An Exploration Of Contemporary Aboriginal Art At Cornell

No Boundaries: Aboriginal Australian Contemporary Abstract Painting is an exhibit showcasing the work of nine Aboriginal artists from the remote northwest region of Australia. The paintings incorporate sacred and ceremonial objects, traditional symbols and themes with a modern interpretation. The exhibit opened this week at the Herbert F. Johnson Museum at Cornell. Andy Weislogel is a curator at the Johnson Museum and he joined Crystal Sarakas to talk about the exhibition. The nine artists whose work is part of the exhibition are Paddy Bedford, Janangoo Butcher Cherel, Tommy Mitchell, Ngarra, Boxer Milner Tjampitjin, Warlimpirrnga Tjapaltjarri, Tjumpo Tjapanangka, Billy Joongoorra Thomas, and Prince of Wales (Midpul). The exhibition is on display through August 14 at the Herbert F. Johnson Museum of Art, Cornell University, Ithaca.

Revealed: WPA Murals on display at the Johnson Museum

In 1935, the Federal Art Project was established. It was part of President Roosevelt’s Work Progress Administration, and employed thousands of artists over the next decade to create art for public spaces in federal buildings. Four murals – by Ilya Bolotowsky, Albert Swinden, Joseph Rugolo, and Dane Chanase – were commissioned for the Hospital of Chronic Diseases on Welfare Island (later named Goldwater Memorial Hospital, Roosevelt Island). Goldwater Hospital was set to be demolished, to make way for a new building. But first, three of the murals were removed.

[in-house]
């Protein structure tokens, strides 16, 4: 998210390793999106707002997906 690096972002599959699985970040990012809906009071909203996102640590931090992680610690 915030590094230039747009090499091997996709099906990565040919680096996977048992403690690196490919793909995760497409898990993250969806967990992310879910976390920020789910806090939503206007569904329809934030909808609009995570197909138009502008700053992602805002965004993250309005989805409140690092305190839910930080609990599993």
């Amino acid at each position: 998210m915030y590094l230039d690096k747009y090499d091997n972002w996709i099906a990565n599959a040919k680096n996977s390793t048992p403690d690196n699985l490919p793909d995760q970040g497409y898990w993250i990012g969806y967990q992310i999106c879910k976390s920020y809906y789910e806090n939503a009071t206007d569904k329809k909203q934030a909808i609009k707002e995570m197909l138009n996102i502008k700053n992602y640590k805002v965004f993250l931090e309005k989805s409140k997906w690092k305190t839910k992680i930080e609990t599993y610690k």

Surrealism and Magic at Johnson Museum

n 2014, The Johnson Museum and Cornell Library’s Division of Rare and Manuscript Collectionsexamined the work of Swiss-Amercian surrealist artist Kurt Seligmann. Kurt Seligmann’s work is characterized by possesing imageries of medieval people engaged in macabre and santanical rituals.  He was also an enthusiast and practitioner of magic himself, and was known for organizing ritualistics gatherings in his home in Paris, also frecuented by other famous artists of the era. The exhibition called “Surrelism and Magic” explored his passion and the passion that other surrealists shared for the occult; with over 125 objects in display the exhibition inluded photographs, video art, letters and ephemera, as well as rare books. https://www.youtube.com/watch?v=qXLbiX74ZSY
WSKG’s summer intern Lory Martinez interviews curator Andrew Wieslogel who explains the genesis of this fantastic exhibit.